Your leaking thatched hut during the restoration of a pre-Enlightenment state.


Hello, my name is Judas Gutenberg and this is my blaag (pronounced as you would the vomit noise "hyroop-bleuach").


decay & ruin
Biosphere II
dead malls
Irving housing

got that wrong

appropriate tech
Arduino μcontrollers
Backwoods Home
Fractal antenna

fun social media stuff

(nobody does!)

Like my brownhouse:
   anonymous mode
Tuesday, February 12 2002
Everybody knows about how the Indians sold Manhattan to the Dutch for $24. But nobody seems to know about the origins of the other big city in New York City, Brooklyn. I'm trying to research when it was founded, and I'm having a difficult time. Certainly the Brooklyn Historical Society is no help. Instead of an annoying splash page, they should open with a blurb about Brooklyn's early years. Oh here we go, a short history of Brooklyn, courtesy of the lovely and ever-accessible Gretchen.

Gretchen hasn't been alone by herself in this apartment for weeks (if not months), so today I agreed to go find something to do so she could have some time by herself. Unfortunately, my departure was significantly delayed by an arm wrestling contest with the brutish beast known as Windows 2000 Server Management. If there's a bigger collection of inept wizards, confusing menus, and incomplete choices, I'd like to know what it is. Microsoft would do well to implement some redundant interface elements in their server software, allowing users to do things several different ways from several completely different places in the management hierarchy.

I got on the IRT subway at Grand Army Plaza and, having no particular destination in mind, and rode it all the way up to 96th Street in Manhattan, reading a webpage printout along the way. Using the subway as an amusement ride may strike readers as peculiar or even demented, but for me it was as fun as any other city outing I'm likely to experience. To find myself moving and anonymous in a constantly-recycling crowd of strangers was a refreshing change from the semi-predictability of life in front of a 19 inch computer monitor.
At 96th Street, I went across the platform and hopped on the downtown subway, riding all the way down to 14th Street. From there, I set out towards the East Village on foot. I didn't have any plan in mind, but (still being in "anonymous in New York" mode) I certainly didn't expect to run into anyone I knew. For this reason, when I randomly ran across Jami there on the street, it didn't really click. She had to say my name before I snapped out of anonymous mode.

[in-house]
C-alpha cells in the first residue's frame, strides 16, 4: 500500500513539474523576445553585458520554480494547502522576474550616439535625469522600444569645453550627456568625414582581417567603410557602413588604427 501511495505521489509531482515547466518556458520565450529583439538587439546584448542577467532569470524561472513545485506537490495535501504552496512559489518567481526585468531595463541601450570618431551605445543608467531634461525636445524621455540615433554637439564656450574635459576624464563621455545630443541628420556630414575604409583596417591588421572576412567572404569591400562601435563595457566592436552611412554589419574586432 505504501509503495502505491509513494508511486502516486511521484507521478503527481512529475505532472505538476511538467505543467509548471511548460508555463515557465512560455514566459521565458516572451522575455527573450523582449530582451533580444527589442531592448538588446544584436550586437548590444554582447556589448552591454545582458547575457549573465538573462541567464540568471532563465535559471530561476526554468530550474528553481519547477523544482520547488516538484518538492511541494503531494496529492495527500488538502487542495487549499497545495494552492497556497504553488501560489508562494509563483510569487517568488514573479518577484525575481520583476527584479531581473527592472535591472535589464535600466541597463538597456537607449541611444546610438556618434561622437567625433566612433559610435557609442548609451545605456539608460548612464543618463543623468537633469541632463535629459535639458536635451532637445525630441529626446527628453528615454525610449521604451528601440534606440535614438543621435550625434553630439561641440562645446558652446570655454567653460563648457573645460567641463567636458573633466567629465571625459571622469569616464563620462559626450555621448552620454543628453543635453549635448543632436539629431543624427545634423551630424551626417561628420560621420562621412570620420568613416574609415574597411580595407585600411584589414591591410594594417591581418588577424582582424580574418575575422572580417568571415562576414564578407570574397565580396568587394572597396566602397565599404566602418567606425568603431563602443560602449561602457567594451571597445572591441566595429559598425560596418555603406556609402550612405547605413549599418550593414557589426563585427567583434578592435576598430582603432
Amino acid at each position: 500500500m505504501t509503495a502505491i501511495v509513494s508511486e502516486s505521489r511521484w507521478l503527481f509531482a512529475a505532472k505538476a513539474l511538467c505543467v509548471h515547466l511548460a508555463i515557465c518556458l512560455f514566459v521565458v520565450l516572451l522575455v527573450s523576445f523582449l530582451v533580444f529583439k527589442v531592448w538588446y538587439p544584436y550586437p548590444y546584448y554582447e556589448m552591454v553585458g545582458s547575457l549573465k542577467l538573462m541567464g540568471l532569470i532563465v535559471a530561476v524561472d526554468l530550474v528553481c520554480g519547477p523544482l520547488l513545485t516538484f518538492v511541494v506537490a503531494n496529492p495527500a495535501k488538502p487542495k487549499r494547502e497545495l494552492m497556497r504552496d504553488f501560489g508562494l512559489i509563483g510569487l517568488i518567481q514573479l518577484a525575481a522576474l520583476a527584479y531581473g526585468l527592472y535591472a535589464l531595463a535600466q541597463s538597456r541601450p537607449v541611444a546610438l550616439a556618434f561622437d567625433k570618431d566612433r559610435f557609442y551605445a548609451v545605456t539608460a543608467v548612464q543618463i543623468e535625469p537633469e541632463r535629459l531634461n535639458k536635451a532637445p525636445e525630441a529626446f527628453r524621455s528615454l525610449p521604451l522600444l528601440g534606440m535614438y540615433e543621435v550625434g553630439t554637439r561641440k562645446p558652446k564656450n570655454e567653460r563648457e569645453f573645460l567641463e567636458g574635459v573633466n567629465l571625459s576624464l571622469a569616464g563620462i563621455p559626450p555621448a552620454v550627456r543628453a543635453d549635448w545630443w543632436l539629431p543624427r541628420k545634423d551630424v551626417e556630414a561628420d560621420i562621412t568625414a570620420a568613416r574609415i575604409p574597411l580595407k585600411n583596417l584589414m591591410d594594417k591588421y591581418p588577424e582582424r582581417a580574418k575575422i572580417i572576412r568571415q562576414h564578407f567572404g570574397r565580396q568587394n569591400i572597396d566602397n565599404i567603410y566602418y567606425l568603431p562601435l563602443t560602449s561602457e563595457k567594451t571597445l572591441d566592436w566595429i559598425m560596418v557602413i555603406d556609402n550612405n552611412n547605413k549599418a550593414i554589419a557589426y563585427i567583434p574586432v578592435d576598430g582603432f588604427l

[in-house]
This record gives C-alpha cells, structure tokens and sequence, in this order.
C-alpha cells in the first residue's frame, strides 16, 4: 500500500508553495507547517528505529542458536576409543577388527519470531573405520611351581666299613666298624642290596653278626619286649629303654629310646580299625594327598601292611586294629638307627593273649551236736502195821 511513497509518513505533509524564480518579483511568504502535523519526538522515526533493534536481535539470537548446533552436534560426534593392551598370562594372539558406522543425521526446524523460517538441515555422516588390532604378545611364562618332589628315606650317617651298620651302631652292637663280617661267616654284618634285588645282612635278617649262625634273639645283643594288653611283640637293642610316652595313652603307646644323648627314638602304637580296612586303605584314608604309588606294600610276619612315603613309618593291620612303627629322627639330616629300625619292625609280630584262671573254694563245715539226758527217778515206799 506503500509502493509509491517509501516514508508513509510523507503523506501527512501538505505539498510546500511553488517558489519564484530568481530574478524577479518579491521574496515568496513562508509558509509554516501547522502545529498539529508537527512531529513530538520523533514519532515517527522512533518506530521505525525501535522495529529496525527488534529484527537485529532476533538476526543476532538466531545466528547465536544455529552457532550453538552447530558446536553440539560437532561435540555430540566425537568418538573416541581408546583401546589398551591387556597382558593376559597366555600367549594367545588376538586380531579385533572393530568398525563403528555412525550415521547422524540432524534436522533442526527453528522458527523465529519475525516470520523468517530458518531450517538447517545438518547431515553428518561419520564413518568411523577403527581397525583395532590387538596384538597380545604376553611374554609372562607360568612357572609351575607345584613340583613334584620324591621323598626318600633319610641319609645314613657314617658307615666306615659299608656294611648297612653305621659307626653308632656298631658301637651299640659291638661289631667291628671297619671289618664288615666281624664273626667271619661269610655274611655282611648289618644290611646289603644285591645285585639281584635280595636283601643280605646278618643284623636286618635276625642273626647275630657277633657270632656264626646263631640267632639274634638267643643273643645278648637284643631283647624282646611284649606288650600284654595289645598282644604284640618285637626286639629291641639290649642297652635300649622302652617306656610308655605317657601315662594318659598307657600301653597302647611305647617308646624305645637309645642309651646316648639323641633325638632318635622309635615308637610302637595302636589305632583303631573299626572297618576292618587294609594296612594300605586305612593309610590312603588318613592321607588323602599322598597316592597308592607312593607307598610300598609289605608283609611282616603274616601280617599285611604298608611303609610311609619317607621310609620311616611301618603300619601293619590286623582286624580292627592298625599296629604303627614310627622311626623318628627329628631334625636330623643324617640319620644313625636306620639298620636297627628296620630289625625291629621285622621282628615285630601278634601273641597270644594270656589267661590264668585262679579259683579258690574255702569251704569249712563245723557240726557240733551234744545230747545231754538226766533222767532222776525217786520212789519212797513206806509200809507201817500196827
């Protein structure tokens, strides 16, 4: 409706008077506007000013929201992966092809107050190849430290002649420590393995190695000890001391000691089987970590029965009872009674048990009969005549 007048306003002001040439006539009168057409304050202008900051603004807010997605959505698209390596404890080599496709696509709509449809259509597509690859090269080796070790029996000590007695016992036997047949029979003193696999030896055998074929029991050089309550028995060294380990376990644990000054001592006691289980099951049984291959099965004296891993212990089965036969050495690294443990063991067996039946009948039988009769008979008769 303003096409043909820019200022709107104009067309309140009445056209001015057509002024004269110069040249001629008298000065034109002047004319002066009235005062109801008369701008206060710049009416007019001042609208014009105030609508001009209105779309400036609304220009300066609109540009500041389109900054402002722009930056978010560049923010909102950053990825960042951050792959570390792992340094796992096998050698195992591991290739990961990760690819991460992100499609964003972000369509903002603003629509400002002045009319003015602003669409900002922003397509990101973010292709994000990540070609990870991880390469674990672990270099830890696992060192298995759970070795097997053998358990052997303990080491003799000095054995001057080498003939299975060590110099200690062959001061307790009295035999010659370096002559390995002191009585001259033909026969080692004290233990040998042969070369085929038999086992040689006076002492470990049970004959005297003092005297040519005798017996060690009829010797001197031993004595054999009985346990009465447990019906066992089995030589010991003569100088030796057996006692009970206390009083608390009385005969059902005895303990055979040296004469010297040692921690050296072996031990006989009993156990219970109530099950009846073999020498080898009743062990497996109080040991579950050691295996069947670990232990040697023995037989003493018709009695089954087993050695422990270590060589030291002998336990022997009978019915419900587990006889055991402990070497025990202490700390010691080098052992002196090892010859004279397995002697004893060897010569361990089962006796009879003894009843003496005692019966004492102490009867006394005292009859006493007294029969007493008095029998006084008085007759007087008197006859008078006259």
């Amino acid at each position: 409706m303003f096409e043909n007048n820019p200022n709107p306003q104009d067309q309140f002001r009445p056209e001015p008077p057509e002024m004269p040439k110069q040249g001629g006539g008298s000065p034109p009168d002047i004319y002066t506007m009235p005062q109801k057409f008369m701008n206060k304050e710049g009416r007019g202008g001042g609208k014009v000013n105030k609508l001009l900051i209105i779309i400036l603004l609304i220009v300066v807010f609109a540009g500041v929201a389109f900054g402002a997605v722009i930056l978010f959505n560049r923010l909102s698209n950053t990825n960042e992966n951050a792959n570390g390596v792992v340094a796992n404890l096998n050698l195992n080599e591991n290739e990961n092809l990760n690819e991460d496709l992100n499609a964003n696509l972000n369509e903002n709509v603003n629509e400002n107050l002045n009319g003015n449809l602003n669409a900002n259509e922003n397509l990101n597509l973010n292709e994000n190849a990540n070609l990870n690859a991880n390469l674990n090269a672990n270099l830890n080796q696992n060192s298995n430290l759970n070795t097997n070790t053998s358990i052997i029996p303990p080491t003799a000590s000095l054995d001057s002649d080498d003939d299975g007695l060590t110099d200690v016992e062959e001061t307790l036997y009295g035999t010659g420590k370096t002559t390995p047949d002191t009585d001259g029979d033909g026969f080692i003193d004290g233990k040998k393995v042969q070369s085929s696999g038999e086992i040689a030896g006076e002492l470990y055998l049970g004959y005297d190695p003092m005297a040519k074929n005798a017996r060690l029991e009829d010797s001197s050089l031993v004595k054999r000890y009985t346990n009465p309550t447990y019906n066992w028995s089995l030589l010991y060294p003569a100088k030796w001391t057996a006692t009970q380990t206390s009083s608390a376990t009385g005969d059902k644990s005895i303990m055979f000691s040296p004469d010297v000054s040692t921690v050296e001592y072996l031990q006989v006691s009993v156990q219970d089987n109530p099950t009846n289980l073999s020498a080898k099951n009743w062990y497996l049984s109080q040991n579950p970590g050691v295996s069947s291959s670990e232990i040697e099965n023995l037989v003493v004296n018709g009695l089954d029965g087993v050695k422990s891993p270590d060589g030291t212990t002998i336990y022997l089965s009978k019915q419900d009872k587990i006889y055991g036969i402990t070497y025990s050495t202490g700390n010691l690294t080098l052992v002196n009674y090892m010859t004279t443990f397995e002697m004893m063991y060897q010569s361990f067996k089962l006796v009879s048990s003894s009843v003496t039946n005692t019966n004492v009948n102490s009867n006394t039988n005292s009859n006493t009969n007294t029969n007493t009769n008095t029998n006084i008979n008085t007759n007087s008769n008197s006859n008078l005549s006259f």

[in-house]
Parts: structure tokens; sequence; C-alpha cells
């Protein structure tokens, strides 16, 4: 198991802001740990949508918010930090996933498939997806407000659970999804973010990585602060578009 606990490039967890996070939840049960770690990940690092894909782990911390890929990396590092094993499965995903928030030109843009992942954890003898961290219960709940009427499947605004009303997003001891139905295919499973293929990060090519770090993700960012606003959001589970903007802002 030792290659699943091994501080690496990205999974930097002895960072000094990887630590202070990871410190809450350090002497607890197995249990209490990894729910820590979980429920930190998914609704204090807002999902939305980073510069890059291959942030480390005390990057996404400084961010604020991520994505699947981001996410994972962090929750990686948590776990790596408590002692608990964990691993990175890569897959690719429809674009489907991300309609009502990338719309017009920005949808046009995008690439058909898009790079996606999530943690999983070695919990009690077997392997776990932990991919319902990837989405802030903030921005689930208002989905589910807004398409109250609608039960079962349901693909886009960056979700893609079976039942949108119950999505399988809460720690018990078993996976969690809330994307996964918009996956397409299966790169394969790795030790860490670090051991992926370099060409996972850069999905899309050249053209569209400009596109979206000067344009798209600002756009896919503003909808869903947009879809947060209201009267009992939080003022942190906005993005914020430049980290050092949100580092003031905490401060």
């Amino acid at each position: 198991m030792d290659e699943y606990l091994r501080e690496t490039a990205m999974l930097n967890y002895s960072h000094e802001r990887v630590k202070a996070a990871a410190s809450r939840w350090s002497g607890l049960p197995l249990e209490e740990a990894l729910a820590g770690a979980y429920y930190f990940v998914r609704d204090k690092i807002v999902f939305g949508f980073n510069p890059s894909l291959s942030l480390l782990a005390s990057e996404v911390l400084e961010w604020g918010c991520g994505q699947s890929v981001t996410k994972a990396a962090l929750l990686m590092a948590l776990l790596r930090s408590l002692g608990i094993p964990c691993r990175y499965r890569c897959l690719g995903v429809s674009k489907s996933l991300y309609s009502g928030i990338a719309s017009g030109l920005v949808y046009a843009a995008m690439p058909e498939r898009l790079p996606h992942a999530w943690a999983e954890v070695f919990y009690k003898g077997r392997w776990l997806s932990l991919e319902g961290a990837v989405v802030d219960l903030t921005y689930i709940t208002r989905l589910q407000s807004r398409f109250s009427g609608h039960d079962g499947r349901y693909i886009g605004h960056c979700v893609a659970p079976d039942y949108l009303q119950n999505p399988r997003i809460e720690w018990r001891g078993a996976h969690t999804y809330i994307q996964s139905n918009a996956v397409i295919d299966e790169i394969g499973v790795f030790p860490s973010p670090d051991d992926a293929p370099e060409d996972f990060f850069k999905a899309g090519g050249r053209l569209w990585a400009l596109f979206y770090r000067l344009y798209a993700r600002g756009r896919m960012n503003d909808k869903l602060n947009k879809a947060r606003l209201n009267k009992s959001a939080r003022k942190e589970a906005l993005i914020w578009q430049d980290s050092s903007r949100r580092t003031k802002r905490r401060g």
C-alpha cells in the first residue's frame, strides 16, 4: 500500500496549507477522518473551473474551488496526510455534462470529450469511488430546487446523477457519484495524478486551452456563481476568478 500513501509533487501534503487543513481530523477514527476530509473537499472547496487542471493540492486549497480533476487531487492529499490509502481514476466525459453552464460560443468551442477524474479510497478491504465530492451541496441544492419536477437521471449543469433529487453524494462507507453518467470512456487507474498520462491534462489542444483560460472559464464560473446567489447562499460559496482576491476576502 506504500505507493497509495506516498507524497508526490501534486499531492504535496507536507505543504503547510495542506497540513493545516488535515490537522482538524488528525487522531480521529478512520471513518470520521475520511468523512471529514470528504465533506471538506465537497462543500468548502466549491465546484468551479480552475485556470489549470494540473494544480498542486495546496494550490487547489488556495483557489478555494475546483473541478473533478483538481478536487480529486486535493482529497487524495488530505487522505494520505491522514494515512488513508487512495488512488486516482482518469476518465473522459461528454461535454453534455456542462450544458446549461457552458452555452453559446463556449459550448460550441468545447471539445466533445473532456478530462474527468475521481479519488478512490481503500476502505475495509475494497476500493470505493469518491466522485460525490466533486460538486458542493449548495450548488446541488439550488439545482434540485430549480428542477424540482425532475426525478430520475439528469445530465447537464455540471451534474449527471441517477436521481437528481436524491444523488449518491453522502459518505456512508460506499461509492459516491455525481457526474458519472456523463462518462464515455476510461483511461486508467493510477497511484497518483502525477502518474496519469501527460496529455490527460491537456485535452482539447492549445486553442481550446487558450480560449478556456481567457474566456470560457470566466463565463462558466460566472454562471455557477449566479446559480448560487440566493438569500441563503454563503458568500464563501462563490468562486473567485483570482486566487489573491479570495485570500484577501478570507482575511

Jami had just had a miserable day and had been out drinking with a friend. She was headed home but was willing to show me a dive bar nearby. Finding it overcrowded, we decided to go to her place instead. I hadn't had any dinner, so while she was at the yogurt place next door, I bought a pint of mediocre Chinese food. I also picked up a six pack of Molsen Ice at a nearby store. I get the feeling that maple-leaf-adorned Molsen Ice is not an especially well-regarded beer in New York, but it's what I was craving.
Jami lives on the 6th floor of an apartment building on 4th Avenue. I hadn't even known she still lived in the East Village; from my vantage point, it seems as if she moves every couple of months. This is, I suppose, how she maintains such a remarkably spotless refrigerator.
The latest apartment is small and insufficiently heated, though it does sport a fireplace. Jami had thought to buy a Duraflame® log, so we got it burning. We also briefly stepped out onto the balcony, which hovers frighteningly high over the avenue. The balcony is shared with another apartment, and on its part of the rail there hung a large American flag. "Hmm," I asked rhetorically, "What do you suppose would happen if an unpatriotic wind were to kick up and...?" (Later tonight as I was telling Gretchen this story, I joked that "Some day, all this gratuitous patriotic crap is going to be unfashionable again, it's just a matter of time. Those who reject it now will be regarded, in retrospect, as having been trendsetters. 'Dude man, you took your flag down back in January 2002, you were so on top of that wave!'")
(Thanks be to Allah for the little things: the Empire State Building and one of the tall buildings near Union Square are no longer lit up in red, white, and blue. They are illuminated red and yellow instead, evidently in honor of Valentine's Day - or more precisely - Hallmark.) Editorial note: I later learned that these colors were in celebration of the Chinese New Year.
After making me promise not to tell anyone what I was about to see, Jami showed me the flash-intensive website she's been producing for her employer. It pertained to episodes from the new season of a wildly-popular television show that I watch, but the content was so out-of-context, nothing was spoiled for me. Later, we watched some wacky Time Warner digital cable teevee channels I didn't even know existed, including a cable access porn talk show done in the style of Dr. Susan Block. Unlike Neil Young, it's not easy for a porn star to age gracefully, especially hosting a cable access teevee talk show.

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